It appears that Google is working on a number of enhancements for the default Android camera app. Among new features we could see in the near future are a burst mode, improved face detection and support for the RAW format. The notes with the initial code commit indicates the following are planned:
Full-capability devices allow for per-frame control of capture hardware and post-processing parameters at high frame rates. They also provide output data at high resolution in uncompressed formats, in addition to compressed JPEG output.
First spotted by Josh Brown on Google+ and looked into further by Ars Technica, it appears that Google started work on this new Android camera API in late 2012. A month before KitKat’s release, Google pulled it from the release with the notes:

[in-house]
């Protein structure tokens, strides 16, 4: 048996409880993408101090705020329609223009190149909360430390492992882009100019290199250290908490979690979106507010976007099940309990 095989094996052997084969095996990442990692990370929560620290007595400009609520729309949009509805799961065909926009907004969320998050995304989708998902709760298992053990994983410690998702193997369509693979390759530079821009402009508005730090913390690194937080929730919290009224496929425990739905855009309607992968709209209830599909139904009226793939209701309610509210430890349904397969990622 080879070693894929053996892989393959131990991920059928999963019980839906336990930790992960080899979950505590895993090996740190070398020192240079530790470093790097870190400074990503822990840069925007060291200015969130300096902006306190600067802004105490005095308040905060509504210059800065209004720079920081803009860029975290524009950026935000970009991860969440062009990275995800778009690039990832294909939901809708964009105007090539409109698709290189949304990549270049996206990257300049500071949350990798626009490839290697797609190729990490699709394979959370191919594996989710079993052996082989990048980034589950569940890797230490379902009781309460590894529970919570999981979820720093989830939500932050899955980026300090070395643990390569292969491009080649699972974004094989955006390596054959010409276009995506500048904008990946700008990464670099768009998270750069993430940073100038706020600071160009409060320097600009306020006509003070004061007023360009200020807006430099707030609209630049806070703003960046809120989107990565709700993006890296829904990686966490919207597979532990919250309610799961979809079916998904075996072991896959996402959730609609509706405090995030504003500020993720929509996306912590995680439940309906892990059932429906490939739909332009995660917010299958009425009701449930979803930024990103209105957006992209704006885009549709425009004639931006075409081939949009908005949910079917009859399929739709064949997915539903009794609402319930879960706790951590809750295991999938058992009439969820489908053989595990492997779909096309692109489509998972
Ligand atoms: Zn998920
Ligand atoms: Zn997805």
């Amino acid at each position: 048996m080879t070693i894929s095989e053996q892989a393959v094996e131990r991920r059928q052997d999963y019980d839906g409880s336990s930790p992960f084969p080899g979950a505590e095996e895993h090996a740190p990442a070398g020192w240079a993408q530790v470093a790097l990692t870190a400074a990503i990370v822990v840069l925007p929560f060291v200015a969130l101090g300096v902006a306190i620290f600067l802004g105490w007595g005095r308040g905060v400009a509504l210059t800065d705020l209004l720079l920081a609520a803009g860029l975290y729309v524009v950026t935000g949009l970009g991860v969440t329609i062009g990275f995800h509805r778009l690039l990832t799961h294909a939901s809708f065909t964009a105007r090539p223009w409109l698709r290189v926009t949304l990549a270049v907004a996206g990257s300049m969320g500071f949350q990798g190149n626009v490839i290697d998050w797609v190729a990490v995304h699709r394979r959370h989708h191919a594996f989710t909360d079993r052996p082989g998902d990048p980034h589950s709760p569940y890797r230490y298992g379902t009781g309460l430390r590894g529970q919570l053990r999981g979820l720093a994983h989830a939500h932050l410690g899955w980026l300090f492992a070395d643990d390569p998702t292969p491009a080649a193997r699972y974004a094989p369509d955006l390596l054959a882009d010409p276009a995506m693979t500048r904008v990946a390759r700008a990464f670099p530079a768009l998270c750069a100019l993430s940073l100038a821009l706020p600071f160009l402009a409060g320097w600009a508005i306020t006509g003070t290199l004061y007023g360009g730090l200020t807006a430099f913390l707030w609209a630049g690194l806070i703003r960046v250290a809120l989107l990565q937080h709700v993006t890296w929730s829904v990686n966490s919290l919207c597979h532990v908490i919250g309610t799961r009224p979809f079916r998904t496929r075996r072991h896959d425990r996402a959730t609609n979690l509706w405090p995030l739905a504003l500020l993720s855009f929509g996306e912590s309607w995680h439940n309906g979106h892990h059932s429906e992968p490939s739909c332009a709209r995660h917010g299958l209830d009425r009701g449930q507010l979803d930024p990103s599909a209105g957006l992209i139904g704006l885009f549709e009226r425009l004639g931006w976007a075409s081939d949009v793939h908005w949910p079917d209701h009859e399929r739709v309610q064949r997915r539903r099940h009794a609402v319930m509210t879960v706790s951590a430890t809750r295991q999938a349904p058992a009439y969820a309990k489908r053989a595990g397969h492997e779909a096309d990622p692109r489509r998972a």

DO NOT MERGE: Hide new camera API.
Not yet ready.
This would suggest that the plan was to include the new camera API in KitKat but that developers simply ran out of time completing the features and fixing all the bugs. Let’s hope that work continues on it and that it will be part of a release in the none too distant future.
The documentation also speaks about a removable camera, a feature yet to be seen on Android devices. Could it be a hint about a future device? Here is the description:
The camera device is removable and has been disconnected from the Android device, or the camera service has shut down the connection due to a higher-priority access request for the camera device.
With the code documentation promising “substantially improved capabilities” and “fine-grain control,” Google needs to bring an improved camera not only to its Nexus devices but to Android devices as a whole. It’s competition is not sleeping and the gap will only widen as time goes on.